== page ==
Le programme proposait trois symphonies et deux concertos entraînants composés par le musicien et compositeur devenu astronome William Herschel, qui a notamment découvert Uranus et le rayonnement infrarouge. Le concert incluait en outre ce que nous considérons comme trois premières nord-américaines. Tout d’abord, la présence de Michael Jarvis, virtuose du clavecin, et de son partenaire violoniste virtuose Paul Luchkow (le « duo Luchkow Jarvis »), qui cherchent à remettre la musique d’Herschel à l’honneur auprès des auditoires d’aujourd’hui. Huit autres excellents musiciens se sont joints à eux avec leurs instruments anciens. Les membres de la SRAC David Lee et John McDonald avaient en outre mis au point une magnifique vidéo pour accompagner la musique d’images et esquisses créées par des membres du centre de Victoria de la SRAC. David et John ont tous deux participé avant le concert à une causerie animée par l’organisateur, Ian Alexander (coprésident du comité musical de la cathédrale), à laquelle ont aussi pris part Alan Batten, astronome de l’OFA à la retraite, et Michael Jarvis. L’auditoire a pu ainsi découvrir l’origine de la musique et du concept de présentation, ainsi que glaner des conseils utiles pour savoir quoi regarder dans les images d’accompagnement. Une narration théâtrale d’Alan Batten (incarnant William Herschel) et de Carolyn Sinclair (incarnant Caroline Herschel) a accompagné le concert, inspirée d’écrits originaux de Herschel et rédigée par Ian à la suite d’une recherche étendue effectuée par Alan.

Ci-dessus une photo prise par David Lee durant une répétition. Des photos du spectacle, prises par Chris Gainor, sont accessibles ici et un court enregistrement vidéo réalisé par David Lee durant les répétitions peut être visionné ici.

Nouvelles du JWST

Les deux moitiés du télescope spatial James Webb (James Webb Space Telescope, ou JWST) sont maintenant rassemblées au Northrop Grumman Space Park de Los Angeles. Le télescope complet doté de tous les instruments scientifiques requis attend son intégration au véhicule spatial, prévue en 2019. L’astronef et son énorme écran solaire rétractable sont actuellement soumis à divers tests environnementaux; les essais acoustiques ont été complétés avec succès et les essais de vibration ont débuté, soumettant l’engin spatial aux stress qu’il devra subir lors du lancement.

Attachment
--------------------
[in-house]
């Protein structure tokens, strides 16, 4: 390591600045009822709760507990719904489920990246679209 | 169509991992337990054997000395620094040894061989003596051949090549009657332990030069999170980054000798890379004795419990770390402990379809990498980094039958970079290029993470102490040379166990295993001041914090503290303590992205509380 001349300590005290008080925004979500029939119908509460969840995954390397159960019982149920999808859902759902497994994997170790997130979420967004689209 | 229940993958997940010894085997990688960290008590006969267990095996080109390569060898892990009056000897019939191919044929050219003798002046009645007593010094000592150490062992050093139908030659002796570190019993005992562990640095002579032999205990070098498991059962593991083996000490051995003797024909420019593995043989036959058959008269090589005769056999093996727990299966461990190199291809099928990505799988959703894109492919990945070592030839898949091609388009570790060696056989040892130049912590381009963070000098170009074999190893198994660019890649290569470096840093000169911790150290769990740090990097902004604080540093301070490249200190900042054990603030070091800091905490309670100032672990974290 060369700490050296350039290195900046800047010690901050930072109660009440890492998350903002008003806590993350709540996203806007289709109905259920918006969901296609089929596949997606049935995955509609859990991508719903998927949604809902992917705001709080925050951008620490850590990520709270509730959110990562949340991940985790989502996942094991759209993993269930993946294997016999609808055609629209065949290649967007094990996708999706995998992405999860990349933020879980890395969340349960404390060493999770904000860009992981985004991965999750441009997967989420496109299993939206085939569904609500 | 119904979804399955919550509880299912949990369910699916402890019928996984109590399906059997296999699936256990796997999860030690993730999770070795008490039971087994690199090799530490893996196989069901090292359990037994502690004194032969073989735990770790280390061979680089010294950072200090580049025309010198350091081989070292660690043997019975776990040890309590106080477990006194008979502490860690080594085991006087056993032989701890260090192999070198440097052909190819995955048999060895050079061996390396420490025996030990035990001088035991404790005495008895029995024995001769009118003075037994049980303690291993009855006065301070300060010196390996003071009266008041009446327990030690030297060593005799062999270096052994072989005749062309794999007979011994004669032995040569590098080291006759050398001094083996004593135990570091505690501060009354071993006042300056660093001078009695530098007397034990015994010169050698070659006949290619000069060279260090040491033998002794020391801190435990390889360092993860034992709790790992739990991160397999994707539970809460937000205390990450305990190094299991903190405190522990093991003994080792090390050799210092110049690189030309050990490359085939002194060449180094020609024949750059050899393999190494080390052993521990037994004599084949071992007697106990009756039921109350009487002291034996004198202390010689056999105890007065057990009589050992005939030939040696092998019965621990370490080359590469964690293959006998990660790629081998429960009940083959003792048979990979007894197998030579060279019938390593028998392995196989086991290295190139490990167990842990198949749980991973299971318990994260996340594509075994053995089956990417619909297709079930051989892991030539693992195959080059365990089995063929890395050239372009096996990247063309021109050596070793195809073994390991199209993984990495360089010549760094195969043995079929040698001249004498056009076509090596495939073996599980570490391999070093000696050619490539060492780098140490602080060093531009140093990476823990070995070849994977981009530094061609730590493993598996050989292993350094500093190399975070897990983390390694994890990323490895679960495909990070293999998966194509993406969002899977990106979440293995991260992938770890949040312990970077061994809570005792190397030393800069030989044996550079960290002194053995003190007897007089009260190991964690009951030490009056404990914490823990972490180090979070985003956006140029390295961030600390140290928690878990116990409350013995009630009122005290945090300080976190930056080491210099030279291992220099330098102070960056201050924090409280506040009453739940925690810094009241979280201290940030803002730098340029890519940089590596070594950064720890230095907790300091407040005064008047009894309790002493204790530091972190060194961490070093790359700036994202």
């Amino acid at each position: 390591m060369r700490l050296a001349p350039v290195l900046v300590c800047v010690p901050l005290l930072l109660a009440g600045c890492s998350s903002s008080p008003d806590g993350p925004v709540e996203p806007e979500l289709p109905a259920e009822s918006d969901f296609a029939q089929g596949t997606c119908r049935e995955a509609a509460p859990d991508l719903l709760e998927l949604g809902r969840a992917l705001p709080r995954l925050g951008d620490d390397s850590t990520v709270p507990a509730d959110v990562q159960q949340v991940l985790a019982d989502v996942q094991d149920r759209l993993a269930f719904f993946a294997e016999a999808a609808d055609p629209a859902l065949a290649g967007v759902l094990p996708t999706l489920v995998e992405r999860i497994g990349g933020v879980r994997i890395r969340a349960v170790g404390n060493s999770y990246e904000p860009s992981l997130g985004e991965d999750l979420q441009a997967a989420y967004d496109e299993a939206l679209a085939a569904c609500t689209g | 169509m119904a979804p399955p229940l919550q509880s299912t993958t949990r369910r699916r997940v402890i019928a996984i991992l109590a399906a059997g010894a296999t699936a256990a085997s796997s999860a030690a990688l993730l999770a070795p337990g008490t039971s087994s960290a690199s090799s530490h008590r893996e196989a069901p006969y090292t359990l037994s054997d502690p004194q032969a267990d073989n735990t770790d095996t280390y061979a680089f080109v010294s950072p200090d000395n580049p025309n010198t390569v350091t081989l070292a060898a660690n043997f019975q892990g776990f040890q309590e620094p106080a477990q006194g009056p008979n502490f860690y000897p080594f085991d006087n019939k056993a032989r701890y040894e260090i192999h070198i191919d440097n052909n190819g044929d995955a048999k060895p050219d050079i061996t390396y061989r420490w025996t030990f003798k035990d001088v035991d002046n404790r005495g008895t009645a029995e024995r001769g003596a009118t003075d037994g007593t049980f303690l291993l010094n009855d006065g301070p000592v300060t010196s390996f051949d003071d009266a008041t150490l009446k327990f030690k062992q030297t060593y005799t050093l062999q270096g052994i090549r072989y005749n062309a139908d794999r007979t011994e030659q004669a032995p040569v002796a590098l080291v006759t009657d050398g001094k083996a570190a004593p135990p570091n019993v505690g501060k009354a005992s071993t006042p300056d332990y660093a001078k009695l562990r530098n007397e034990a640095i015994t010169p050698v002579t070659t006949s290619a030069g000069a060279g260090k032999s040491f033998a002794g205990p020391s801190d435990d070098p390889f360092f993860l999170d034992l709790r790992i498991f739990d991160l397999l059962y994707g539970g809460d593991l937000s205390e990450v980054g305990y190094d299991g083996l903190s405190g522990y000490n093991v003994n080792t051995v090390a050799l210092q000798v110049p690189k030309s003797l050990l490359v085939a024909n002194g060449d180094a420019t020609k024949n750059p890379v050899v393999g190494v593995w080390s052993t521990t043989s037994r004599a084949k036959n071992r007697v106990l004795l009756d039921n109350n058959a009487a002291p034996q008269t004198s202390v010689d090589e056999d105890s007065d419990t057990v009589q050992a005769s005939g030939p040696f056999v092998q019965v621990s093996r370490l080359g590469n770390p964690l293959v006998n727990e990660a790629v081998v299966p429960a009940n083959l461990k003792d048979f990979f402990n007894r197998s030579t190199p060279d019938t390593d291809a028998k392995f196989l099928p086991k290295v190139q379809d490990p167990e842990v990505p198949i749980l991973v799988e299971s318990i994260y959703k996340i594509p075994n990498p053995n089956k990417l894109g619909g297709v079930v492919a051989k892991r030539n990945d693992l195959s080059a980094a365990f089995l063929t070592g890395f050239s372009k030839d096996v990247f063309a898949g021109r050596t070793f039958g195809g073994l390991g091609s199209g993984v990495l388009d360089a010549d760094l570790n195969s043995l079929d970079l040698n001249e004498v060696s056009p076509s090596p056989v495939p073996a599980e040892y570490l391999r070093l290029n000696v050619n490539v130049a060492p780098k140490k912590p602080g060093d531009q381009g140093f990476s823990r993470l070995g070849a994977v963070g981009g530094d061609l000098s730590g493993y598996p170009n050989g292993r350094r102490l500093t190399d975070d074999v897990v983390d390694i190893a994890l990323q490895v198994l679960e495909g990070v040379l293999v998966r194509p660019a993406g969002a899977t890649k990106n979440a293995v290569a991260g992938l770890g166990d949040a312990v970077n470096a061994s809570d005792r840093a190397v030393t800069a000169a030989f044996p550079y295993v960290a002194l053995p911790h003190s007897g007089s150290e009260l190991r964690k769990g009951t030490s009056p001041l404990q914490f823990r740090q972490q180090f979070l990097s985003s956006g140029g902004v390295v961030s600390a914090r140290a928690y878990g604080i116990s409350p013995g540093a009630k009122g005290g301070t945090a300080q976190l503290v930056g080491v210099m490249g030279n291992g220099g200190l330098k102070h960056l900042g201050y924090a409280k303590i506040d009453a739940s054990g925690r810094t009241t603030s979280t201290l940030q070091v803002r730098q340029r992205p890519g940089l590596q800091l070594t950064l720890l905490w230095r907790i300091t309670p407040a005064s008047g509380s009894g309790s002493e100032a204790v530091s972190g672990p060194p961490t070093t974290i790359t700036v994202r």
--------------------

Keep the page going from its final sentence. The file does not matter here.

À la suite du rapport du comité d’examen indépendant publié plus tôt cette année, la NASA a fixé une nouvelle date de lancement, soit le 30 mars 2021. Le calendrier de planification scientifique indique que l’appel de propositions pour le cycle 1 sera lancé à la fin de 2019 ou au début de 2020. Le temps additionnel prévu avant le lancement sera utilisé pour améliorer l’efficacité du JWST, l’état du flux de réduction des données et les fonctions d’archivage (y compris celles du Centre canadien de données en astronomie).

L’équipe canadienne du JWST a récemment participé à une première répétition de l’utilisation des instruments scientifiques au Mission Operations Center de Baltimore. La simulation a reproduit une semaine de mise en service des instruments, y compris quelques « anomalies » programmées. L’exercice a été extrêmement utile pour tester le logiciel de vol et les interactions humains-machines durant cette phase de la mission.

Certains changements se sont produits dans l’équipe du JWST de l’Université de Montréal. Julien Rameau a quitté son poste de scientifique en instrumentation au JWST pour un nouveau poste en France. Le poste est actuellement annoncé ici. Nathalie Ouellette s’est en outre jointe à l’équipe canadienne du JWST à titre de scientifique chargée de la vulgarisation.


Cette photo illustre les deux moitiés du JWST qui ont été réunies à Los Angeles. On peut voir à gauche trois segments hexagonaux du miroir primaire enduit d’or du télescope en position rentrée. À droite, l’engin spatial est soulevé pour être transporté aux installations d’essais environnementaux; le matériel mauve et brillant est l’écran scolaire replié.

CRAQ Summer School Announcement / Annonce d’École d’Été

By / par Robert La Montagne
(Cassiopeia – Winter / hivers 2018)

La version française suit

The Centre for Research in Astrophysics of Quebec (CRAQ) is announcing its annual Summer School, which will be held on June 12-14, 2019 in Montreal, Quebec.

This year’s topic will be “Stellar Astrophysics”. This 3-day school will focus on star formation, evolution and death, astrophysics from the Sun to the stars as well as astrophysics of massive stars, stellar winds and low-mass stars at the bottom of the main sequence. The summer school will include formal lectures from local and international experts in the field.